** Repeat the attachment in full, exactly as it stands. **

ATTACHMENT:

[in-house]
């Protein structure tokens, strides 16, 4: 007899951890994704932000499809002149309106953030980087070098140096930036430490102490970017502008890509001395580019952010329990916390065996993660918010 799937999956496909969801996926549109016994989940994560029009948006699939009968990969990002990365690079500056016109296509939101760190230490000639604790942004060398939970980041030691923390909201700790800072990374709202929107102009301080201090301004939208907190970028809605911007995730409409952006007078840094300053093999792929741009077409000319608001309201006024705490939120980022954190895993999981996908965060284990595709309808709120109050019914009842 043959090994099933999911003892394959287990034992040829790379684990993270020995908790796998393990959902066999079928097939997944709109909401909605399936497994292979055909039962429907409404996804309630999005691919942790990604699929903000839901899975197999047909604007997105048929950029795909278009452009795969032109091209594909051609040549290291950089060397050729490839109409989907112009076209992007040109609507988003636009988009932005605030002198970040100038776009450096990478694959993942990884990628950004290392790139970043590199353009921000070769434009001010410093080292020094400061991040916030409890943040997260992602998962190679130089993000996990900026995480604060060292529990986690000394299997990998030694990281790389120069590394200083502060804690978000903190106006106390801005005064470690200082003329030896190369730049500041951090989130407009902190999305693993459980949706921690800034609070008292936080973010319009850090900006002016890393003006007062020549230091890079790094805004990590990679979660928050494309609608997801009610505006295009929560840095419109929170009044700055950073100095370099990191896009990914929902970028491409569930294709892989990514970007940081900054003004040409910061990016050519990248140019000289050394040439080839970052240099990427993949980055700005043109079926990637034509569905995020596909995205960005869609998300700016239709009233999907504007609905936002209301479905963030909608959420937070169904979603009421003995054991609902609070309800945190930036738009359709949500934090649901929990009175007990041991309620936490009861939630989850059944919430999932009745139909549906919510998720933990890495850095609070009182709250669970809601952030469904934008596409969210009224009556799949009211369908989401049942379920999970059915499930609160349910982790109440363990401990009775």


[in-house]
């Protein structure tokens, strides 16, 4: 007899951890994704932000499809002149309106953030980087070098140096930036430490102490970017502008890509001395580019952010329990916390065996993660918010 799937999956496909969801996926549109016994989940994560029009948006699939009968990969990002990365690079500056016109296509939101760190230490000639604790942004060398939970980041030691923390909201700790800072990374709202929107102009301080201090301004939208907190970028809605911007995730409409952006007078840094300053093999792929741009077409000319608001309201006024705490939120980022954190895993999981996908965060284990595709309808709120109050019914009842 043959090994099933999911003892394959287990034992040829790379684990993270020995908790796998393990959902066999079928097939997944709109909401909605399936497994292979055909039962429907409404996804309630999005691919942790990604699929903000839901899975197999047909604007997105048929950029795909278009452009795969032109091209594909051609040549290291950089060397050729490839109409989907112009076209992007040109609507988003636009988009932005605030002198970040100038776009450096990478694959993942990884990628950004290392790139970043590199353009921000070769434009001010410093080292020094400061991040916030409890943040997260992602998962190679130089993000996990900026995480604060060292529990986690000394299997990998030694990281790389120069590394200083502060804690978000903190106006106390801005005064470690200082003329030896190369730049500041951090989130407009902190999305693993459980949706921690800034609070008292936080973010319009850090900006002016890393003006007062020549230091890079790094805004990590990679979660928050494309609608997801009610505006295009929560840095419109929170009044700055950073100095370099990191896009990914929902970028491409569930294709892989990514970007940081900054003004040409910061990016050519990248140019000289050394040439080839970052240099990427993949980055700005043109079926990637034509569905995020596909995205960005869609998300700016239709009233999907504007609905936002209301479905963030909608959420937070169904979603009421003995054991609902609070309800945190930036738009359709949500934090649901929990009175007990041991309620936490009861939630989850059944919430999932009745139909549906919510998720933990890495850095609070009182709250669970809601952030469904934008596409969210009224009556799949009211369908989401049942379920999970059915499930609160349910982790109440363990401990009775």